11. Research and development of basic technologies for the next generation industries, 'recombinant DNA utilizing technology'. Evaluation on the research and development; Jisedai sangyo kiban gijutsu kenkyu kaihatsu 'kumikae DNA riyo gijutsu'. Kenkyu kaihatsu hyoka

    Energy Technology Data Exchange (ETDEWEB)

    NONE

    1991-03-01

    Research, development and evaluation were performed with an objective of establishing the basic technology related to the recombinant DNA utilizing technology to create new microorganisms for processes in the chemical industry. The major achievements of the present research and development include establishment of the P450 gene manifestation system attributed from microsomes and mitochondria, and the success of the world's first simultaneous manifestation of P450 and reduction enzyme. Furthermore, the fused enzyme combining P450 and the reduction enzyme genetically was successfully manufactured ahead of the other countries, opening the way to industrializing the recombinant enzymes for use in bio-processes in the chemical industry. In creating a high-efficiency secretion recombinant bacillus subtilis stock, a bacillus subtilis host whose protease activity has been noticeably decreased was created. As an achievement of the research on the 'basic recombinant DNA technology', high-efficiency manifestation vector of medium level thermophile was created, and its usefulness was demonstrated. In addition, a host and vector system for high level thermophile was developed for the first time in the world. These achievements have opened the way to industrial utilization of the thermophilic bacteria. (NEDO)

  12. Calibration and LOD/LOQ estimation of a chemiluminescent hybridization assay for residual DNA in recombinant protein drugs expressed in E. coli using a four-parameter logistic model.

    Science.gov (United States)

    Lee, K R; Dipaolo, B; Ji, X

    2000-06-01

    Calibration is the process of fitting a model based on reference data points (x, y), then using the model to estimate an unknown x based on a new measured response, y. In DNA assay, x is the concentration, and y is the measured signal volume. A four-parameter logistic model was used frequently for calibration of immunoassay when the response is optical density for enzyme-linked immunosorbent assay (ELISA) or adjusted radioactivity count for radioimmunoassay (RIA). Here, it is shown that the same model or a linearized version of the curve are equally useful for the calibration of a chemiluminescent hybridization assay for residual DNA in recombinant protein drugs and calculation of performance measures of the assay.

  13. Replacement of glycoprotein B gene in the Herpes simplex virus type 1 strain ANGpath DNA that originating from non-pathogenic strain KOS reduces the pathogenicity of recombinant virus

    International Nuclear Information System (INIS)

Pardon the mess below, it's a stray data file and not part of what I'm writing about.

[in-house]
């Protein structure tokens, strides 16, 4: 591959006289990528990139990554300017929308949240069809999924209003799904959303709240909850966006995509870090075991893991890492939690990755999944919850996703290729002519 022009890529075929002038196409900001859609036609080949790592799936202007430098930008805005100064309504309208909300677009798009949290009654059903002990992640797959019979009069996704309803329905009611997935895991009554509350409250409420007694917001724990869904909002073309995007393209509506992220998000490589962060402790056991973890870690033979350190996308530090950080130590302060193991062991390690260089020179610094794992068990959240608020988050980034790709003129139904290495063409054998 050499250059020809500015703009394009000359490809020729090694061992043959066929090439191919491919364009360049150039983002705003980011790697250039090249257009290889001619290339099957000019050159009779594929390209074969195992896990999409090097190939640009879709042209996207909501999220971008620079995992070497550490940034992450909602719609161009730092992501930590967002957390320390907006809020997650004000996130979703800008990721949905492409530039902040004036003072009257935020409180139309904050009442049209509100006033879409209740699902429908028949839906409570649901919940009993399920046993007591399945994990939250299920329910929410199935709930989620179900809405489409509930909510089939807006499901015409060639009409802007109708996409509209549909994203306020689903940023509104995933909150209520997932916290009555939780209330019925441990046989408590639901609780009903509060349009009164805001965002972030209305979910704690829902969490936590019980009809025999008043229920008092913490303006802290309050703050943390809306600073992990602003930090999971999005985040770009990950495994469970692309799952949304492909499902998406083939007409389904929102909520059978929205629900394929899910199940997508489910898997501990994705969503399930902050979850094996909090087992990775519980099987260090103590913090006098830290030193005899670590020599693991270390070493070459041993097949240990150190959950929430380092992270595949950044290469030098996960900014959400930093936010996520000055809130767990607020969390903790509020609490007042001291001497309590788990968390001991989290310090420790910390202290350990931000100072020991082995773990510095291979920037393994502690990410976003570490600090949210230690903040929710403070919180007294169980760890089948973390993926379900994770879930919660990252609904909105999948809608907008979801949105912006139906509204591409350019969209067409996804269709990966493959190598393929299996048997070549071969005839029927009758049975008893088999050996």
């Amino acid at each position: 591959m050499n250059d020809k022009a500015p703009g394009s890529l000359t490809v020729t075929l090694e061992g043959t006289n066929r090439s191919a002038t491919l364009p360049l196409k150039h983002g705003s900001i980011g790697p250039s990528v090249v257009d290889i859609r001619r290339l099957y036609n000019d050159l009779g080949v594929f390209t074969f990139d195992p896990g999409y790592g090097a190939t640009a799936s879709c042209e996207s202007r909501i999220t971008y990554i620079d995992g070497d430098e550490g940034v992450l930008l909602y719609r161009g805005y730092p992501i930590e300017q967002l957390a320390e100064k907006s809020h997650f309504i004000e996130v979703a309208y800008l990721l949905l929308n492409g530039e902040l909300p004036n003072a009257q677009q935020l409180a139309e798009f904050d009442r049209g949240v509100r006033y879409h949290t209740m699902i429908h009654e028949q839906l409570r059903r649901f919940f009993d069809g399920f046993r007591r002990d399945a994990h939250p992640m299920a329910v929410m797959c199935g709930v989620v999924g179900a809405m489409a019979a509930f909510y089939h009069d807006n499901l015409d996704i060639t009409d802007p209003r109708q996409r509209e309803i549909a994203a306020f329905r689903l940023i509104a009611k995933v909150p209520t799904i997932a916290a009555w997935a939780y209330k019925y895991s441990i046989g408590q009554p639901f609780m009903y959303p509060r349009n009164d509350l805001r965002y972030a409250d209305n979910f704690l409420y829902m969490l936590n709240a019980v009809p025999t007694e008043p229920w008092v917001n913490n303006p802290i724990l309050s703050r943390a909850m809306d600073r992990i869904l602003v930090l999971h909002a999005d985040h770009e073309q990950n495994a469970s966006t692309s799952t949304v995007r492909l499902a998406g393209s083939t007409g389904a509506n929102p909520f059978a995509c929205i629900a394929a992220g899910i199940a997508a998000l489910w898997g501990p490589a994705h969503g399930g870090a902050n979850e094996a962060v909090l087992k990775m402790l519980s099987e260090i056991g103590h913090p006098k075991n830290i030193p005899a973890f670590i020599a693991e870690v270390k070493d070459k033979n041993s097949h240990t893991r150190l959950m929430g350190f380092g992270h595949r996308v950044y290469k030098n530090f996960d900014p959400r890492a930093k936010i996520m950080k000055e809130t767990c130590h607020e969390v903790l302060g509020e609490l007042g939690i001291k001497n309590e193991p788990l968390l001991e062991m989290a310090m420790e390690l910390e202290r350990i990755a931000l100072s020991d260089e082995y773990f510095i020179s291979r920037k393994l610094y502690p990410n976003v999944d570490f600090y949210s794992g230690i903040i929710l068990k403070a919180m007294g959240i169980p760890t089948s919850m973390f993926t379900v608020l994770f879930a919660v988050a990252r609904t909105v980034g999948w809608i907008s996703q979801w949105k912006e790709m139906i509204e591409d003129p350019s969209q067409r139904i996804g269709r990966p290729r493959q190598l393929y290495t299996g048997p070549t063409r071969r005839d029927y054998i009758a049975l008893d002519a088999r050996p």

Kostal, M.; Bacik, I.; Rajcani, J.; Kaerner, H.C.

    1994-01-01

    Herpes simplex virus type-1 (HSV-1) strain ANGpath and its recombinants, in which the 8.1 kbp BamHI G restriction fragment (0.345-0.399) containing the glycoprotein B (gB path ) gene (UL27) or its sub-fragments-coding either for cytoplasmic or surface domain of gB-had been replaced with the corresponding fragments from non-pathogenic KOS virus DNA (gB KOS ), were tested for their pathogenicity for DBA/2 mice and rabbits. The recombinant ANGpath/B6 KOS prepared by transferring the 2.7 kbp SstI-SstI sub-fragment (0.351-0.368) of the BamHI G KOS fragment still had the original sequence of ANGpath DNA coding for the syn 3 marker in the cytoplasmic domain of gB and was pathogenic for mice as well as for rabbits. Virological and immuno-histological studies in DBA/2 mice infected with the latter pathogenic recombinant and with ANGpath showed the presence of infectious virus and viral antigen at inoculation site (epidermis, subcutaneous connective tissue and striated muscle in the area of right lip), in homo-lateral trigeminal nerve and ganglion, brain stem, midbrain, thalamic and hypothalamic nuclei. In contrast, non-pathogenic recombinants ANGpath/syn + B6 KOS (prepared by transferring the whole BamHI G KOS fragment) and ANGpath/syn +KOS (prepared by transferring the 0.8 kbp BamHI-SstI sub-fragment of the BamHI G KOS fragment) showed limited hematogenous and neural spread, but no evidence of replication in CNS; thus, their behaviour resembled that of the wild type strain KOS. The recombinant ANGpath/syn +KOS , which was not pathogenic for mice, still remained pathogenic for rabbits, a phenomenon indicating the presence of an additional locus in the gB molecule participating on virulence. Sequencing the 1478 bp SstI-SstI sub-fragment of the BamHI G path fragment (nt 53,348 - 54,826 of UL segment) showed the presence of at least 3 mutations as compared to the KOS sequence, from which the change of cytosine at nt 54,2251 altered the codon for arginine to that histidine

  14. Transformation of tobacco cpDNA with fusion E7GGG/GUS gene and homologous recombination mediated elimination of the marker gene